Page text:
The fuel supply tank 220 is used for the storage of the market fuel that it receives via inlet 221 from a conventional fuel pump such as those used in retail filling stations. In one form—such as that associated with GCI operation—the market fuel may comprise an even lower-grade of gasoline-based fuel, such as the previously-mentioned intermediate RON gasoline. Significantly, the fuel supply tank 220 also acts as a heat exchanger that is made up of numerous nested housings that define hollow, volumetric regions making up a first compartment 222, a second compartment 224 and a third compartment 226, all of which are used for the storage and selective conveyance of various forms of the fuel that is onboard vehicle 100. In one form, the housing used for the first compartment 222 defines the outermost structure, and as such may function as a containment vessel or related structure for the housings that make up the other two compartments. More particularly, in the form shown, this outermost structure that corresponds to the first compartment 222 allows the fuel supply tank 220 to use a concentric arrangement between the first compartment 222 and the inner two compartments 224 and 226; such a closely-packed storage and heat exchange configuration is particularly appropriate for small or compact passenger-based configurations of vehicle 100 (such as smaller two-seat cars, two-door coupes and four-seat sedans) that do not have the luxury of additional space such as that inherent in larger passenger vehicles, commercial vehicles or industrial vehicles. While the housing that makes up the first compartment 222 is presently shown in generally cylindrical form, it will be appreciated that other suitable fuel containment structural forms or shapes may also be employed, and that as long as they permit the heat exchange functions discussed in the present disclosure, all such variants are within the scope of the present disclosure.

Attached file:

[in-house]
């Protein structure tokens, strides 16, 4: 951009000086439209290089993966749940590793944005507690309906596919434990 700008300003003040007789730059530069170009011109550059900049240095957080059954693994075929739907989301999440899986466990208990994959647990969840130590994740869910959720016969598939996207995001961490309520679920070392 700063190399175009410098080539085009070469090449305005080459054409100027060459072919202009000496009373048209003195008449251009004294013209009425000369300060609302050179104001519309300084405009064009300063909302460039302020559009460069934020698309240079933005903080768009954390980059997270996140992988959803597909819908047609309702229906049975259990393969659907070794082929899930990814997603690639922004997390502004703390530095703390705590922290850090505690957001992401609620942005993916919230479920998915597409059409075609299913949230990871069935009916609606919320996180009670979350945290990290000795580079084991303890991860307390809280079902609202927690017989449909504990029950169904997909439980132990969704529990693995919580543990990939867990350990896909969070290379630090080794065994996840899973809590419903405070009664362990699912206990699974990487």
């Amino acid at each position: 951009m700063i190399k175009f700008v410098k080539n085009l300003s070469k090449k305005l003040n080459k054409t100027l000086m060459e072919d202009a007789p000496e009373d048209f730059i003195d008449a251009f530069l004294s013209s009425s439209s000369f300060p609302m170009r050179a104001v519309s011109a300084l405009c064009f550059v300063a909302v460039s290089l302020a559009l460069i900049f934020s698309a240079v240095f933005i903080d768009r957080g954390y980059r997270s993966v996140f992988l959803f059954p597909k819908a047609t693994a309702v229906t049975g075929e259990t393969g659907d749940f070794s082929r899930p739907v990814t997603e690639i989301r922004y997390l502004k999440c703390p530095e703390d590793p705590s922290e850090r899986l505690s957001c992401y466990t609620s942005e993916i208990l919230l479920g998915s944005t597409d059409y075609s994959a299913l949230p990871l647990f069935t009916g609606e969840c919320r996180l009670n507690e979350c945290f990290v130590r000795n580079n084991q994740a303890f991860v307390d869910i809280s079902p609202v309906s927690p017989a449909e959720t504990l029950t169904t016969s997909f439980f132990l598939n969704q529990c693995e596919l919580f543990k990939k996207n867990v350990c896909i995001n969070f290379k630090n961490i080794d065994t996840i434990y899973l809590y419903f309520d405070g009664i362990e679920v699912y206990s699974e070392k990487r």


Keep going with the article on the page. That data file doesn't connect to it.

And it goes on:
The second compartment 224 is used for the storage of the octane-rich fuel component that has been produced by the sorption of a portion of the onboard market fuel that has been conveyed from the first compartment 222 to the separation unit 240 the details of which are discussed in more detail elsewhere in this disclosure. Within the present context, the octane-rich fuel component achieves such status when it is placed in a form that it can be introduced into the combustion chamber 156 for subsequent combustion; in one form, such octane-rich fuel component is in a liquid form after having been condensed from a vaporized form after being desorbed by the separation unit 240. In one form, the housing that makes up the second compartment 224 is shaped with an elongate axial dimension in an manner similar to that of the housing that makes up the first compartment 222, while of smaller outer dimensions in order to enable it to fit within the internal volume defined by the housing that makes up the first compartment 222. In such a configuration, when the first compartment 222 is filled with onboard market fuel, the exterior surface of the housing that makes up the second compartment 224 is substantially immersed within such fuel. In this way, the fuel system 200 may take advantage of any temperature differences between the fuels contained in these two compartments 222, 224 in order to help generate the octane-rich fuel component for selective use in combustion chamber 156. Significantly, the first and second compartments 222, 224 are fluidly isolated from one another such that the enriched levels of octane present within the latter compartment are not diluted by the non-enriched levels present within the former.